Tari, the tabla-navaaz whose performances remind one of the jazz drummers of the 50s, was next. Generally, tabla solos are meant to last 10 minutes or so (and, as several classical purists complained yesterday, that's the amount of time for which one can usually bear them). However, Tari is anything but usual. A powerhouse of skills, technique, knowledge, and showmanship, he had the audience - including the musicians who had huddled together in the front row to hear him - in his grip. Bursts of cheers during his performance and the numerous discussions of his wizardry later on in the evening proved that he had won the audience's heart. Yes, the performance did go on for too-o-o long, but it got all the newly converted even more involved ... and that's one thing that is part of the APMC agenda. So, despite being a very critical and often intolerant listener, I am glad that Tari did not get the Sarah Zaman treatment (although, I do believe, she could as easily have been given the extra time with no harm done).

Ustaads Fateh Ali & Hameed ali, nephews of the late Ustaad Ummeed Ali Khan, followed and, once again, showed that even Tari's exhilerating act could not prevent real ustaads from establishing an immediate rapport with the audience. They are excellent singers and I always enjoy thair madhya lae expositions - but their crescendos have never been my cuppa. However, a quick glance around showed that most people disagree with me and were swinging to their drut. It was particularly pleasing to see that several teenagers, arriving in time to hear MHB, were truly enjoying this and, at least one section of 5-6 young girls were straining at the cultural leash to get up and dance.

Finally, after a break, probably to let some senior citizens - specially those with a disregard for all things new - leave, MHB made their entry amid roars, claps, and wild cheers. The performance and its effect on such a mixed audience was beyond expectations! Mekaals' forays and improvisations were remarkable, as always. The drumming was consistently good and the brief appearance and the accompaniment by Gumby proved even more fun for his fans. The flautist, Pappu, was briliant and his improvisations thoughtful. Javed Bashir's vocals (despite a discernable imbalance in the sound volume where I was sitting, making him sound just a trifle muffled) were breezy, tight, and clearly indicative of a classical (perhaps qavvaali) background. I'd rather let someone else - Insiya, perhaps - write more about this part of the performance, since I am only a recent initiate to this group's sound, having been captivated by the Darbari on their first CD.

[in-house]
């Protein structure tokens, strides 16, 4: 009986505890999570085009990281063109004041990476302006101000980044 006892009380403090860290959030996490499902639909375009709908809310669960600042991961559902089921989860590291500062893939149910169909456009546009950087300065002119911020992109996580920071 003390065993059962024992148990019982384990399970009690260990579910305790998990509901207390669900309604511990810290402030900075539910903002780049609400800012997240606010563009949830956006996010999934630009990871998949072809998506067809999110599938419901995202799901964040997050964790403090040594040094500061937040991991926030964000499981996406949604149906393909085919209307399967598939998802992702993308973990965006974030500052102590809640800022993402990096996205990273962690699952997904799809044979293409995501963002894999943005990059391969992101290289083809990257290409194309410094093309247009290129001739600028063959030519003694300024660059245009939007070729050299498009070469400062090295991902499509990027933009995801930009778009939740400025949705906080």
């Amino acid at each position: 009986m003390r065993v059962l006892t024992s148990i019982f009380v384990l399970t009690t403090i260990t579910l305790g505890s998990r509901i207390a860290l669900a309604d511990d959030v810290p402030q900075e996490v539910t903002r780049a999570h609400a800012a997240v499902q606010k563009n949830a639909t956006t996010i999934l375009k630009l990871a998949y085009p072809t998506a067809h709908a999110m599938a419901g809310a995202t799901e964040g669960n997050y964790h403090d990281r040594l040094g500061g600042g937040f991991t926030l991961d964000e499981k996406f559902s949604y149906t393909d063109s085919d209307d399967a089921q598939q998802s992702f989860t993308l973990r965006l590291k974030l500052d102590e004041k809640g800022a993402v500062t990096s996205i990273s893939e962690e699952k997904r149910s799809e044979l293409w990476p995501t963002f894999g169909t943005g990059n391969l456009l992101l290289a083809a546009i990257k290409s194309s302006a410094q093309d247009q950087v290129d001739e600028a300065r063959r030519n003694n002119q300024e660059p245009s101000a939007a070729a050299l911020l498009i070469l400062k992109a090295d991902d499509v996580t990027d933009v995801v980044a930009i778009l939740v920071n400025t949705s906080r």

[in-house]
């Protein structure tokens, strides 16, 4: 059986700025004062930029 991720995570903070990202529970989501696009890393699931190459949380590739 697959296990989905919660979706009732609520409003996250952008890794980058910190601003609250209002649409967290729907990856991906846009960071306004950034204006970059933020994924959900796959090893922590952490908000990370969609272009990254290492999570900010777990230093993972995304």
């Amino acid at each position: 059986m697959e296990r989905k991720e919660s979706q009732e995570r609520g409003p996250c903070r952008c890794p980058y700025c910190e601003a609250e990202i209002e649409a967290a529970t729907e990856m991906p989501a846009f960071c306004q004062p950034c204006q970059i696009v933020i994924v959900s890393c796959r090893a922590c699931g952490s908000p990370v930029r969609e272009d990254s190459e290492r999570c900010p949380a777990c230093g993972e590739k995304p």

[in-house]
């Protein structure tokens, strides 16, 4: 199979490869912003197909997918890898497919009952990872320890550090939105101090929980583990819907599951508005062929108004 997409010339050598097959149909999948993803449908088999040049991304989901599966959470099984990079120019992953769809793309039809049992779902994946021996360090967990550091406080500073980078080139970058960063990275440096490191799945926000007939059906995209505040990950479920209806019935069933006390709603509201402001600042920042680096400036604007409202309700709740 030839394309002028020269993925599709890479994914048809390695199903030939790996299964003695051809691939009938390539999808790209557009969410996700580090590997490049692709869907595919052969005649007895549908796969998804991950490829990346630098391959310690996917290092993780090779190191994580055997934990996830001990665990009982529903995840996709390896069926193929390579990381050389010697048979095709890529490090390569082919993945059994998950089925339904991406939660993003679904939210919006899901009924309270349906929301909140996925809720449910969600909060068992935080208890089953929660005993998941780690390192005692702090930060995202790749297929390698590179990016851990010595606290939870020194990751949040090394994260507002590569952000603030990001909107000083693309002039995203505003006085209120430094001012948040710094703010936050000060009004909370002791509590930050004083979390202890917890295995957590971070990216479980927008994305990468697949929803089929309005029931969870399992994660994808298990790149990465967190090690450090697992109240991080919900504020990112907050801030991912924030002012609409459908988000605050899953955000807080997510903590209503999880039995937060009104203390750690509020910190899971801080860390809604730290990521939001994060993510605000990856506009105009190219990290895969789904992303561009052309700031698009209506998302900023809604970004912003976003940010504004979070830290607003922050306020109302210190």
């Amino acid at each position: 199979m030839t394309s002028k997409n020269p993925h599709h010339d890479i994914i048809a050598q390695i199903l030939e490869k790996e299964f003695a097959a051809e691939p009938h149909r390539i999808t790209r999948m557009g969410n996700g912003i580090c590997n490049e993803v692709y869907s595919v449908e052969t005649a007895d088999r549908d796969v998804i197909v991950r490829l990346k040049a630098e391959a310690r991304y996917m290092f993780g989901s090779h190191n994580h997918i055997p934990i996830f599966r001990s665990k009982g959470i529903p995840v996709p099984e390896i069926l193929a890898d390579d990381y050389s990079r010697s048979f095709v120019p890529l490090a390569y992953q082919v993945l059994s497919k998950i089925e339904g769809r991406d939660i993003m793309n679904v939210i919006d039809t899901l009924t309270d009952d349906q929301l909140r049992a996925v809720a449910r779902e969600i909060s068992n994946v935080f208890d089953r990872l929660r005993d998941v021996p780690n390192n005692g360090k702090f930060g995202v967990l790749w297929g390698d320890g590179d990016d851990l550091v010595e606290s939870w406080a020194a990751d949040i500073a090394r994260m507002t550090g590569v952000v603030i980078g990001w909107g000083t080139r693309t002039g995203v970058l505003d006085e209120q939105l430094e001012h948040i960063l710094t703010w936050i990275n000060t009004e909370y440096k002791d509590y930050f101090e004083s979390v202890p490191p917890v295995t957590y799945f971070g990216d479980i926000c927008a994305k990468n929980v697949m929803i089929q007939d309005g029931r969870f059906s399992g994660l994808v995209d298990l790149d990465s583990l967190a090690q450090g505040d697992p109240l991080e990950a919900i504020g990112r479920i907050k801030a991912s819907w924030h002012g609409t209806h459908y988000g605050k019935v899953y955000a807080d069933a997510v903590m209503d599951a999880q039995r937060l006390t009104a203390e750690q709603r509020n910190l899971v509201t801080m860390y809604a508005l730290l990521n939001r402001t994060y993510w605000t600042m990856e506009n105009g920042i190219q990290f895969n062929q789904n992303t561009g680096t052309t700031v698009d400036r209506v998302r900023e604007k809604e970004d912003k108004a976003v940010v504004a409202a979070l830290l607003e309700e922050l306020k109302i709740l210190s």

The session ended at 4 AM and everyone still seemed full of life. Karachi: we need a lot more of this and a few all-night Espresso joints to go to afterwards.

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Blogger bluecheese said...

I'm in Lahore and will sadly miss the APMC annual festival here, but reading your extensive writeup makes me feel like i was almost there! I literally laughed out loud at the gasteroenteritis analogy ;). Very well covered. I'm envious you got to listen to Tari.

23 January, 2006 20:39

Anonymous Anonymous said...

This comment has been removed by a blog administrator.

23 January, 2006 22:00

Anonymous Anonymous said...

wow...just wonderful! now i dont feel soo bad:)

24 January, 2006 17:17